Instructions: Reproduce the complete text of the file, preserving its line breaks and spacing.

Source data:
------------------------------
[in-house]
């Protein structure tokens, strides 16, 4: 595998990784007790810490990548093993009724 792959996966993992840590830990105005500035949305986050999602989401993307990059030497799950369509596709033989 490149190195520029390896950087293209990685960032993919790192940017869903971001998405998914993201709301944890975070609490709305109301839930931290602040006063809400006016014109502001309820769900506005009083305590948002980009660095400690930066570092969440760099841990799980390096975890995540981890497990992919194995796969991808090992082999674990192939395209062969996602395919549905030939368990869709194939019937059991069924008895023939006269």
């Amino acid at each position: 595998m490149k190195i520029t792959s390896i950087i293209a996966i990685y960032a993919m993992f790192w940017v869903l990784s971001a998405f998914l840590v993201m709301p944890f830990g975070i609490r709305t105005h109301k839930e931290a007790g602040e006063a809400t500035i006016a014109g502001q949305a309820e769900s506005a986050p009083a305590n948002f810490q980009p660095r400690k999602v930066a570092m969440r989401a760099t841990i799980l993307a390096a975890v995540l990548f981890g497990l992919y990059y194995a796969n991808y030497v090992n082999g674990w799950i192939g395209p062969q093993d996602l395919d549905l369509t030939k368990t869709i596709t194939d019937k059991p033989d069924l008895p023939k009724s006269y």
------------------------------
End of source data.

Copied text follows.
[in-house]
């Protein structure tokens, strides 16, 4: 595998990784007790810490990548093993009724 792959996966993992840590830990105005500035949305986050999602989401993307990059030497799950369509596709033989 490149190195520029390896950087293209990685960032993919790192940017869903971001998405998914993201709301944890975070609490709305109301839930931290602040006063809400006016014109502001309820769900506005009083305590948002980009660095400690930066570092969440760099841990799980390096975890995540981890497990992919194995796969991808090992082999674990192939395209062969996602395919549905030939368990869709194939019937059991069924008895023939006269």
């Amino acid at each position: 595998m490149k190195i520029t792959s390896i950087i293209a996966i990685y960032a993919m993992f790192w940017v869903l990784s971001a998405f998914l840590v993201m709301p944890f830990g975070i609490r709305t105005h109301k839930e931290a007790g602040e006063a809400t500035i006016a014109g502001q949305a309820e769900s506005a986050p009083a305590n948002f810490q980009p660095r400690k999602v930066a570092m969440r989401a760099t841990i799980l993307a390096a975890v995540l990548f981890g497990l992919y990059y194995a796969n991808y030497v090992n082999g674990w799950i192939g395209p062969q093993d996602l395919d549905l369509t030939k368990t869709i596709t194939d019937k059991p033989d069924l008895p023939k009724s006269y």